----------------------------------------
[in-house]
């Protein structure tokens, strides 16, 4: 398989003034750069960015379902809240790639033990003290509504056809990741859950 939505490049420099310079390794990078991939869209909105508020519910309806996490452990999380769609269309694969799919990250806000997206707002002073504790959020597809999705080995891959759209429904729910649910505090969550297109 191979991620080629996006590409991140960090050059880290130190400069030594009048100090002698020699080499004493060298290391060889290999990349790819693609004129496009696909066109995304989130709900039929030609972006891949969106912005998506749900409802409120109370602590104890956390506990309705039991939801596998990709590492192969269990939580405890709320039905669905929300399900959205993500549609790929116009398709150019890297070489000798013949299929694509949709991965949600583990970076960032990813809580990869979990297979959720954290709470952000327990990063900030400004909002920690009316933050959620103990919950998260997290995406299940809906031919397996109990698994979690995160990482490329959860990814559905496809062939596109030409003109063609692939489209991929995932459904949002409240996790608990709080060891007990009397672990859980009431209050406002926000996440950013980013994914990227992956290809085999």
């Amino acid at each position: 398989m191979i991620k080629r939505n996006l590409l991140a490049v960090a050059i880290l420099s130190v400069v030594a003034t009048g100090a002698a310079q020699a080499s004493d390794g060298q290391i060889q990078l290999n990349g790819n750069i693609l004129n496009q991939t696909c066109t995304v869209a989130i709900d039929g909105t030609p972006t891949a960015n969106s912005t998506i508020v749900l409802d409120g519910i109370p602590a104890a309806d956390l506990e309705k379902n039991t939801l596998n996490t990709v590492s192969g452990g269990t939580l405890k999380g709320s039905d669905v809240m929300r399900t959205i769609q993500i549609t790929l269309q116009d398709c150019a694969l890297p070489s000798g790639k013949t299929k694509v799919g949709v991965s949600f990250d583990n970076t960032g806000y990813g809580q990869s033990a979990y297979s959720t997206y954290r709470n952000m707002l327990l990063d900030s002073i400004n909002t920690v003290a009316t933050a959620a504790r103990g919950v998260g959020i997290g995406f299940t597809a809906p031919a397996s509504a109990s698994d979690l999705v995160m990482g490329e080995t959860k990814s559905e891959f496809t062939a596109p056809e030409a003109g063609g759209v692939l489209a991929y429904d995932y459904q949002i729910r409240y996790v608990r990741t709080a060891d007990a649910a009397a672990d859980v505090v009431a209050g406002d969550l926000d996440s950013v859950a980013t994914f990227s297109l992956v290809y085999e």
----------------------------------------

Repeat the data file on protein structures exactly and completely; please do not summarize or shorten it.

[in-house]
């Protein structure tokens, strides 16, 4: 398989003034750069960015379902809240790639033990003290509504056809990741859950 939505490049420099310079390794990078991939869209909105508020519910309806996490452990999380769609269309694969799919990250806000997206707002002073504790959020597809999705080995891959759209429904729910649910505090969550297109 191979991620080629996006590409991140960090050059880290130190400069030594009048100090002698020699080499004493060298290391060889290999990349790819693609004129496009696909066109995304989130709900039929030609972006891949969106912005998506749900409802409120109370602590104890956390506990309705039991939801596998990709590492192969269990939580405890709320039905669905929300399900959205993500549609790929116009398709150019890297070489000798013949299929694509949709991965949600583990970076960032990813809580990869979990297979959720954290709470952000327990990063900030400004909002920690009316933050959620103990919950998260997290995406299940809906031919397996109990698994979690995160990482490329959860990814559905496809062939596109030409003109063609692939489209991929995932459904949002409240996790608990709080060891007990009397672990859980009431209050406002926000996440950013980013994914990227992956290809085999």
């Amino acid at each position: 398989m191979i991620k080629r939505n996006l590409l991140a490049v960090a050059i880290l420099s130190v400069v030594a003034t009048g100090a002698a310079q020699a080499s004493d390794g060298q290391i060889q990078l290999n990349g790819n750069i693609l004129n496009q991939t696909c066109t995304v869209a989130i709900d039929g909105t030609p972006t891949a960015n969106s912005t998506i508020v749900l409802d409120g519910i109370p602590a104890a309806d956390l506990e309705k379902n039991t939801l596998n996490t990709v590492s192969g452990g269990t939580l405890k999380g709320s039905d669905v809240m929300r399900t959205i769609q993500i549609t790929l269309q116009d398709c150019a694969l890297p070489s000798g790639k013949t299929k694509v799919g949709v991965s949600f990250d583990n970076t960032g806000y990813g809580q990869s033990a979990y297979s959720t997206y954290r709470n952000m707002l327990l990063d900030s002073i400004n909002t920690v003290a009316t933050a959620a504790r103990g919950v998260g959020i997290g995406f299940t597809a809906p031919a397996s509504a109990s698994d979690l999705v995160m990482g490329e080995t959860k990814s559905e891959f496809t062939a596109p056809e030409a003109g063609g759209v692939l489209a991929y429904d995932y459904q949002i729910r409240y996790v608990r990741t709080a060891d007990a649910a009397a672990d859980v505090v009431a209050g406002d969550l926000d996440s950013v859950a980013t994914f990227s297109l992956v290809y085999e």